Miminal's take on GDPR at its implications

Charlie | May 22nd 2018

When you introduce yourself as a data scientist, the topic that springs to most people’s minds is the GDPR. How are you preparing for it? What changes are you having to make? How is it affecting your customers? And unfortunately, due to recent media coverage of high profile data stories and how some organisations have reacted to the GDPR, there is a hint of a grey cloud hanging over anything data related for consumers right now. And rightly so.

For too long, organisations have exercised free reign over consumer data – either because they weren’t aware of previous regulations or the sanctions were so minor that they didn’t care if they adhere anyway. This lead to companies collecting whatever they want, using it for whatever purposes they desire and selling it to the highest (or every) bidder . This is particularly true of social media organisations, whose core business model is to offer free services in exchange for your data. The GDPR is the first set of EU data regulations since the dot com boom. Look at how far technology has developed and become an integral part of our daily lives since then.

There will always be people trying to take advantage of loopholes and a lack of regulation, and it is important that these regulation updates keep up with the pace of technological evolution. Failure to do so puts consumers at risk. We have recently seen this with Cambridge Analytica and Facebook, with 87 million users’ social media data being obtained without their permission.

This has sparked wider concerns regarding how Facebook handles user data, with the tech giant coming under huge media scrutiny surrounding how it is dealing with the GDPR. When CEO Mark Zuckerberg was asked whether his company would promise the GDPR protections to its users worldwide, Zuckerberg demurred. “We’re still nailing down details on this, but it should directionally be, in spirit, the whole thing,” he said.

It is understandable that the news of Facebook changing the terms & conditions of 1.5 billion users’ from Africa, Asia, Australia and Latin America so they are governed by Facebook inc. instead of Facebook Ireland has been met with some criticism.

In practice, the change means the 1.5 billion affected users will not be able to file complaints with Ireland’s Data Protection Commissioner or in Irish courts. Instead they will be governed by more lenient U.S. privacy laws.

What does this mean for the future of data? Will other countries follow suit and implement similar legislation? One thing is for sure, through the GDPR the EU is leading the way in protecting consumers and their personal data.

For most businesses, these regulations are no more than an administrative nightmare and a danger to current customer bases. Under the GDPR there is a much more stringent definition of “consent” and where companies rely on consent as the legal ground for processing data they now need to get positive “opt-in” consent. Companies can no longer use default consent or hide consent provisions in their terms and conditions. Companies also need to check how they previously obtained data from their customers, and if they used pre-ticked boxes or default consent of any kind then they will not be able to market to those customers without new positive “opt-in” consent from them.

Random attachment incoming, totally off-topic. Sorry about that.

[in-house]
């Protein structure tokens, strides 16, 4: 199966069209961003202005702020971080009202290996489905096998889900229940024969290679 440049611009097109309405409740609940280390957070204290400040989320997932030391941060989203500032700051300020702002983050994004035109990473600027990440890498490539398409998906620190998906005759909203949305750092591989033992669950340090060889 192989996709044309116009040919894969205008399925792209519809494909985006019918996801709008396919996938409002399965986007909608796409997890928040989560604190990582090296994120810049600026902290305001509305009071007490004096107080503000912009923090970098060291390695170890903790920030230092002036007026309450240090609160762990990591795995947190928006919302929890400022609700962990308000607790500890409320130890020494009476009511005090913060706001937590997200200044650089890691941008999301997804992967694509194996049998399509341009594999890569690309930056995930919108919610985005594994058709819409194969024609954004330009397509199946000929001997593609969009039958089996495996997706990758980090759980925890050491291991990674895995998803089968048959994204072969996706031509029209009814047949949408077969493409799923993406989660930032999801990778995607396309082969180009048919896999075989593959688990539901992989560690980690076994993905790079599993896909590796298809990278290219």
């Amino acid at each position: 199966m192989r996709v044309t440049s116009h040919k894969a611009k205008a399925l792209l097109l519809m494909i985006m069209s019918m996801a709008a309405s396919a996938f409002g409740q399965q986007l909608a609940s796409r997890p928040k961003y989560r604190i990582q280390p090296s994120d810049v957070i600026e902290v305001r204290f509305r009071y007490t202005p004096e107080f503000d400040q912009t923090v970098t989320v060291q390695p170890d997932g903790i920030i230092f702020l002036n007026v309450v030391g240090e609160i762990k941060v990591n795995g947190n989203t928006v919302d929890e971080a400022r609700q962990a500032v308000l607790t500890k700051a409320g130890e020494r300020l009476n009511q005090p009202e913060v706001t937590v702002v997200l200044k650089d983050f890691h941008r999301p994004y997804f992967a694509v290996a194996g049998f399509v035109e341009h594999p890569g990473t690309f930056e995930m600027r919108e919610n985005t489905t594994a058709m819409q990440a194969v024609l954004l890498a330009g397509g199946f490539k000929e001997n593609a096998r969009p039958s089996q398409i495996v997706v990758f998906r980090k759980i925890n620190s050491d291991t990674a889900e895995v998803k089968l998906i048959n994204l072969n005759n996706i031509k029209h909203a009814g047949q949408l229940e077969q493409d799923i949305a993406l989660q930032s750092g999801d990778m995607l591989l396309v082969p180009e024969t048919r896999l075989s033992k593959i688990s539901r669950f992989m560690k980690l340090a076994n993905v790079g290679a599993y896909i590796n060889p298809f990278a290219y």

It also means that companies must update their databases with procedures that allow access, transfer, and deletion of specific client details; document the company policy on collection and processing of client data and communicate this to all clients; and establish the legal grounds for processing personal data which may mean obtaining consent prior to acquiring or using any personal data.

Companies must also store and maintain their data in a way that conforms with the GDPR standards and implement security measures to protect databases from breaches.

The biggest impact the GDPR has had on our business is our clients’ concerns towards sharing their data, but our GDPR compliant team are quick to reassure them about how Miminal handles data securely.

Stage 1: Data Sharing & Handling

Even before the GDPR we were firm believers in security by design and everything we build has data security designed into it as a priority. Miminal hosts its own secure cloud-based client file sharing platform. Implementing 2 Factor Authentication and state of the art encryption to keep our client’s data private.

Stage 2: Working with Personal Data

Miminal insists that all personal data has been anonymised before working with it. The value in the data we analyse is in the trends and patterns we can recognise in it. The individual that the data relates to is of no importance to us and so before working with any form of personal data, we ensure that it is suitably anonymised in line with the GDPR regulations. This ensures our clients’ customers’ data is safe and the results will never be directly traceable back to them.

At Miminal, we believe data is a most company’s most valuable asset in today’s data driven society. The security and confidentiality of our clients’ data is of utmost importance to us. And so, when we’re asked what changes we have had to make to conform to the new regulations, the answer is very little to what we were already doing.

The GDPR has opened public eyes to what is happening to their data behind the scenes of many organisations and if Facebook’s recent $50 billion drop in market value is anything to go by - this is something not to be taken lightly. At Miminal we are glad the legislation is finally catching up with the pace of technology so that customers can start trusting companies with their data again.